You can use dry ice for a lot – keeping a picnic lunch cool, generating fog for backyard karaoke. Now it’s about to revolutionize computing all over again.
More important, it’s going to touch off a scramble for a wonder substance that’s in high demand, and produced mostly in China. If you feel you missed out on the rare earth boom, you’re on the cusp of something equally lucrative.
The story begins with two breakthroughs, both revealed in the last 10 days.
Researchers at IBM announced this month they’ve built the first integrated circuit made of something called graphene.
The wafer you’re looking at is as thin as humanly possible – exactly one atom layer thick. And yet it’s powerful enough to…
You can’t do that with the stuff that’s made up integrated circuits for the last 40 years – silicon. Graphene is on its way to becoming “the new silicon.”
Also this month, researchers at Northern Illinois University made a parallel breakthrough, equally important: They hit on a way to manufacture graphene in high volumes.
Instead of previous methods – splitting graphite crystals with tape, or heating silicon carbide to high temperatures – the NIU scientists came up with something so simple your teenager could do it in the garage (although we wouldn’t advise it) – burning magnesium in dry ice.
“Up until now,” says professor Narayan Hosmane, “graphene has been synthesized by various methods utilizing hazardous chemicals and tedious techniques. This new method is simple, green and cost-effective.”
Graphene is derived from graphite – which itself is derived from the humble carbon atom. The two scientists at the University of Manchester who isolated graphene in 2004 won the Nobel Prize for physics in 2010.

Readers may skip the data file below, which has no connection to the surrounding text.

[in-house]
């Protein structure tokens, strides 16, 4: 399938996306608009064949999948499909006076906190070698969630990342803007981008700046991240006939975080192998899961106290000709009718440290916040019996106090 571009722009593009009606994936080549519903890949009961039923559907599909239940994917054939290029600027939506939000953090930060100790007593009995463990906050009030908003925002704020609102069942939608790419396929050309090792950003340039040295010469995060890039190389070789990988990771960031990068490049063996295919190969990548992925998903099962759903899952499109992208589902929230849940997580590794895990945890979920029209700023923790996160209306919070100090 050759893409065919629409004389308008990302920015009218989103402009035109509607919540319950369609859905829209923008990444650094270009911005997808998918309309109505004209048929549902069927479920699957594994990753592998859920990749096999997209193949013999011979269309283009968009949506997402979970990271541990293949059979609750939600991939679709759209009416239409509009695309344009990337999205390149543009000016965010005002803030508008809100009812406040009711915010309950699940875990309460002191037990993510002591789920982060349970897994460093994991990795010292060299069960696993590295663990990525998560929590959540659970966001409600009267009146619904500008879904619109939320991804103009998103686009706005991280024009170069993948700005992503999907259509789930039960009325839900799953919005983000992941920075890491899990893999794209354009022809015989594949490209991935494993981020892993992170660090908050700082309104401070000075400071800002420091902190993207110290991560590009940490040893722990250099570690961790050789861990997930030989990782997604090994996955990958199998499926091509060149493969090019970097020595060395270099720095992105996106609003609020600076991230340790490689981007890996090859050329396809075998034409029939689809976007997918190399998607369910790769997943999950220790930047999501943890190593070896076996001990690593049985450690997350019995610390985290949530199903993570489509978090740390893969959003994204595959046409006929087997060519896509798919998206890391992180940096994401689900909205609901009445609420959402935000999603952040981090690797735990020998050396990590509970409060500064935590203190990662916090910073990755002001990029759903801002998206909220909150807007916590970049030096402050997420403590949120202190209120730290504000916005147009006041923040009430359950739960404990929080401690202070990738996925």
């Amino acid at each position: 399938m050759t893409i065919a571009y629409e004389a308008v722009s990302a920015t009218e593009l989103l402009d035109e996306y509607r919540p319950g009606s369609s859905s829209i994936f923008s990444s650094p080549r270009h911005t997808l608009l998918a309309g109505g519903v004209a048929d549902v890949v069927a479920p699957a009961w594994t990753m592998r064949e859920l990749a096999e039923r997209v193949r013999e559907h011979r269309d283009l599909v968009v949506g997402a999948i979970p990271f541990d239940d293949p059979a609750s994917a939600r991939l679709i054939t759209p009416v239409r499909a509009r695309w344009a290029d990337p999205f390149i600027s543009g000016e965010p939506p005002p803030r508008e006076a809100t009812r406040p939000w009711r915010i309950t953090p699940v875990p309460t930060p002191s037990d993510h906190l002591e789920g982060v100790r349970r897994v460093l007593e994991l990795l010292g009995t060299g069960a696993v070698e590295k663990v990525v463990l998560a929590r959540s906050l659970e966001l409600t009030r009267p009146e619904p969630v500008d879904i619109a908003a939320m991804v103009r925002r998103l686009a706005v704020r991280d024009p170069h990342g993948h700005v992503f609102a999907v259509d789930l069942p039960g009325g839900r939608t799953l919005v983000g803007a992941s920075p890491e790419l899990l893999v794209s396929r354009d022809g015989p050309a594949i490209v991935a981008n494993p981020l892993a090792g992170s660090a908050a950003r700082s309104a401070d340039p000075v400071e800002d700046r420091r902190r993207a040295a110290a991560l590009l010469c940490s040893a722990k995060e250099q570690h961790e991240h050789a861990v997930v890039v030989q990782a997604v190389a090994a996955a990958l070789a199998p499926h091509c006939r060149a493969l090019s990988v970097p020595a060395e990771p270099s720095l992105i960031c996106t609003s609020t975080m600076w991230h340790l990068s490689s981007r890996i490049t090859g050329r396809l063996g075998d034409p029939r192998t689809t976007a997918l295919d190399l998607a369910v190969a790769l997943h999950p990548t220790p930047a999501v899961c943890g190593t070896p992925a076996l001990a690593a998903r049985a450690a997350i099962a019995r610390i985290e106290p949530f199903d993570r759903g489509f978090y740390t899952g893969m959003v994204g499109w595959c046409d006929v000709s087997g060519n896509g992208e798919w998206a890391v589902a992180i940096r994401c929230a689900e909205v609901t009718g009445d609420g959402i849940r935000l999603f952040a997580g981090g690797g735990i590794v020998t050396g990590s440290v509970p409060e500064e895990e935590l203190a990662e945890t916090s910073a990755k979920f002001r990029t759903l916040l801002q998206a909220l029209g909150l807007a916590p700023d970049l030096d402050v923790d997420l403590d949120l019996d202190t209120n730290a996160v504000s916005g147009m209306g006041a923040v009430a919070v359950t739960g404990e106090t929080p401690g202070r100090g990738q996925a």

“As a material, it is completely new,” declared the Royal Swedish Academy of Sciences upon bestowing the prize. “As a conductor of electricity, it performs as well as copper. As a conductor of heat, it outperforms all other known materials.
“It is almost completely transparent, yet so dense that not even helium, the smallest gas atom, can pass through it.
“It is not only the thinnest material in the world,” adds The New York Times, “but also the strongest: a sheet of it stretched over a coffee cup could support the weight of a truck bearing down on a pencil point.”
So it will have uses other than electronics. Physicist Michio Kaku from City University of New York envisions more lightweight aircraft and stronger plastics, among other innovations.
Here’s the rub: “Good graphite is not that easy to find,” says our natural resource maven Byron King. “Graphite prices have more than doubled in recent years.” No graphite, no graphene.
On top of that, Byron continues, “China controls 80% of the global graphite market – just like China runs 97% of the world supply of rare earths.” And China’s reserves are dwindling.
So not only are we looking at “the new silicon” in terms of potential… we’re also looking at “the next rare earths” in terms of scarcity. And yes, just as with rare earths, the rush is on to find new sources outside China.